It is always recommended that buyers have the property inspected by a licensed property inspector. This is done in the time frame that was agreed upon in the purchase contract. Buyers will have several different inspectors inspect the property. They can obtain professional opinions from inspectors who specialize in a specific area (eg. roof, HVAC, structure). When financing the property it will be appraised by a licensed appraiser. The appraiser will determine the value for the lending institution via third party. This is done so that the lending institution can confirm their investment in your property is accurate.
Escrow’s job is to hold all parties to the contract. Escrow contacts the chosen Title Company to examine and insure clear title to real estate. After researching the complete recorded history of your property, they will certify that 1) your title is free and clear of encumbrances (eg. mortgages, leases, or restrictions, liens) by the date of closing; and 2) all new encumbrances are duly included in the title.
A contingency is a condition that must be met before a contract becomes legally binding. For instance, a buyer will usually include a contingency stating that their contract is binding only when there is a satisfactory home inspection report from a qualified inspector. Before completing his or her purchase of your property, the buyer goes over every aspect of the property. This is provided for by the purchase agreements and any applicable addendum. These include: Obtaining financing and insurance; reviewing all pertinent documents, such as preliminary title reports and disclosure documents; and Inspecting the property. The buyer has the right to determine the condition of your property by subjecting it to a wide range of inspections. Inspections can include: roof, termite/pest, chimney/fireplace, property boundary survey, well, septic, pool/spa, arborist, mold, lead based paint, HVAC, etc.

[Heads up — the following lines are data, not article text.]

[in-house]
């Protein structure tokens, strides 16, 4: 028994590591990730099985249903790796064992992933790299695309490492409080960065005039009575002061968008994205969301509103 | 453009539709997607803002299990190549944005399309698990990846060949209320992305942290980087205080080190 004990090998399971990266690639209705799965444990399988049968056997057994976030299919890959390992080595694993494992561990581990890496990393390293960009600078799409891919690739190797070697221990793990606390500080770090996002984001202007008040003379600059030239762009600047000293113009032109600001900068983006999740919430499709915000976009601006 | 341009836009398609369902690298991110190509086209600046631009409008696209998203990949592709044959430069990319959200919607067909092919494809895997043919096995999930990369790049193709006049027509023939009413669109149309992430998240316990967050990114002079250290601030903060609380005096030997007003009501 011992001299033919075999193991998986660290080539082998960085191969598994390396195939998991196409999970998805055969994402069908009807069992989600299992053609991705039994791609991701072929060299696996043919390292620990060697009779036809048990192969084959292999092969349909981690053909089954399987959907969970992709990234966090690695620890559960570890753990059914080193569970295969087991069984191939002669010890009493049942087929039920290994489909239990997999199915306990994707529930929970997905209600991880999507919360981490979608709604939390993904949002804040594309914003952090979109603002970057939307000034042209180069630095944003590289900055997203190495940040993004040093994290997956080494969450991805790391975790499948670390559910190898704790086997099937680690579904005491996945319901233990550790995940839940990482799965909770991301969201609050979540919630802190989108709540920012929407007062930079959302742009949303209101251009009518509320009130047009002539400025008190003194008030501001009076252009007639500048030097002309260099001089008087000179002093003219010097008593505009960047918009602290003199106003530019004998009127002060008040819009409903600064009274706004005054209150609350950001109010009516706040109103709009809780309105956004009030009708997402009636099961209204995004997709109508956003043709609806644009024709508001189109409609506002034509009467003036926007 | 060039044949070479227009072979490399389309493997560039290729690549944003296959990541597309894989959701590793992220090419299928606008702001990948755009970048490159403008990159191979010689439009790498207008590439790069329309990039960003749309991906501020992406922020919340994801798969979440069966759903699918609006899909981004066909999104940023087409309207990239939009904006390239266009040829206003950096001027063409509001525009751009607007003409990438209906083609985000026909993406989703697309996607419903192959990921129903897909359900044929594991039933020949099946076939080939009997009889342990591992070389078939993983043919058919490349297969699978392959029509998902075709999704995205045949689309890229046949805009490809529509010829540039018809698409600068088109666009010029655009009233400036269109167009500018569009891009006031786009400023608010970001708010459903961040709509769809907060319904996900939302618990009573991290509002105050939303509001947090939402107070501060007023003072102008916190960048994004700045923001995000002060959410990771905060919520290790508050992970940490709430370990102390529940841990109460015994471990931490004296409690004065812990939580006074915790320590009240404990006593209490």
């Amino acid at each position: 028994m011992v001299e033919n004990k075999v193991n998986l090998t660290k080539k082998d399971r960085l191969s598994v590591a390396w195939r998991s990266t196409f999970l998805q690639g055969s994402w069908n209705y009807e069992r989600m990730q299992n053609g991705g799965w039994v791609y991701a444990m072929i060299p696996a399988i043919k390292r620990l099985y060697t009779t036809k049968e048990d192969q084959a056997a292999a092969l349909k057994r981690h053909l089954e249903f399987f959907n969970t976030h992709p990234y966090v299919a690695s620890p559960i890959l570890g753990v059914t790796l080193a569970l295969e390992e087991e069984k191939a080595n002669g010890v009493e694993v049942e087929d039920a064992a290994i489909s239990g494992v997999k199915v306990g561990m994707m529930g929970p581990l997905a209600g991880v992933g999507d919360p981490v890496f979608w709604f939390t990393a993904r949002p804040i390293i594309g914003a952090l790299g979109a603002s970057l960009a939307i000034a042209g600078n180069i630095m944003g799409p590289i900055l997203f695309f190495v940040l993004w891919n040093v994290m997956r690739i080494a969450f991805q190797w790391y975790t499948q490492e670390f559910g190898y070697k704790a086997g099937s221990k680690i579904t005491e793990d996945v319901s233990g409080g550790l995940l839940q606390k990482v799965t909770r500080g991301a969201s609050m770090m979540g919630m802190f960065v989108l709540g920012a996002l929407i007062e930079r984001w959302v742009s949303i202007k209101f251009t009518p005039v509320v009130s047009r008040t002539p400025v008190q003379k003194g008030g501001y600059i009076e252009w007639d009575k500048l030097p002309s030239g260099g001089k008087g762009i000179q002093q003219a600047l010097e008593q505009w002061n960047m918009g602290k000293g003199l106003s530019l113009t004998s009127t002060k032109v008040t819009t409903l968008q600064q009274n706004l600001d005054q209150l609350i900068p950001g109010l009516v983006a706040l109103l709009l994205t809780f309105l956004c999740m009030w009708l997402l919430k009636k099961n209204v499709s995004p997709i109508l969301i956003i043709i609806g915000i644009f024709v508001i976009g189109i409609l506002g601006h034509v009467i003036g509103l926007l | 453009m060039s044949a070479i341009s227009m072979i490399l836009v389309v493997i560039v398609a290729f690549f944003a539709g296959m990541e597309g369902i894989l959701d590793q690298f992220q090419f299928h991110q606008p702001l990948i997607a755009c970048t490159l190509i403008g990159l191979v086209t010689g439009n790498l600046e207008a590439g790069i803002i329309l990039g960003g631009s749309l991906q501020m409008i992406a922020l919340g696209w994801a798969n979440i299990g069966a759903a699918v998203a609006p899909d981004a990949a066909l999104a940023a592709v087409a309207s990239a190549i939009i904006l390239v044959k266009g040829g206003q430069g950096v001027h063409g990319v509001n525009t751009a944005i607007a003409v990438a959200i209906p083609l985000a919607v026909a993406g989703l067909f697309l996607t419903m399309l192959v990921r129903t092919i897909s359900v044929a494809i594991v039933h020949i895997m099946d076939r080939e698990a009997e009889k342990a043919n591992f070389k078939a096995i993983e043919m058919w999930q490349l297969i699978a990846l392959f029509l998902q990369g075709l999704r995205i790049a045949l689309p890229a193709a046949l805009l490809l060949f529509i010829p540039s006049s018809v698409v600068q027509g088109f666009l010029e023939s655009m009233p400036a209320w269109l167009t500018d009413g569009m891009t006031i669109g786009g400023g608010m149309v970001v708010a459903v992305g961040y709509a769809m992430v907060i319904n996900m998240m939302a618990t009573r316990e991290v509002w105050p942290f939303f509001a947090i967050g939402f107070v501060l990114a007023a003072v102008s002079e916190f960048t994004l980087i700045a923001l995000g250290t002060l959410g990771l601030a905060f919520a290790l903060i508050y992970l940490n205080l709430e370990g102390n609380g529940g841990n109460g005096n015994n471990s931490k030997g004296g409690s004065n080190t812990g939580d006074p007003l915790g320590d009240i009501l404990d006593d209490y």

1. Either each milestone is successfully closed and the contingencies will be removed, bringing you one step closer to the closing; or
2. The buyer, after reviewing the property and the papers, requests a renegotiation of the terms of contract (usually the price).
How do you respond objectively and fairly to the buyer when a renegotiation is demanded? This is when a professional listing agent can make a real difference in the outcome of the transaction. Having dealt with various property sales in the past, we guarantee our expertise and total commitment to every customer, no matter what their situation is.
We suggest that you accept buyers who have a lender’s approval letter, or written loan commitment. This is a better guarantee of loan approval than a pre-qualification or no documentation from a lending institute. Expect an appraiser from the lender’s company to review your property and verify that the sales price is appropriate.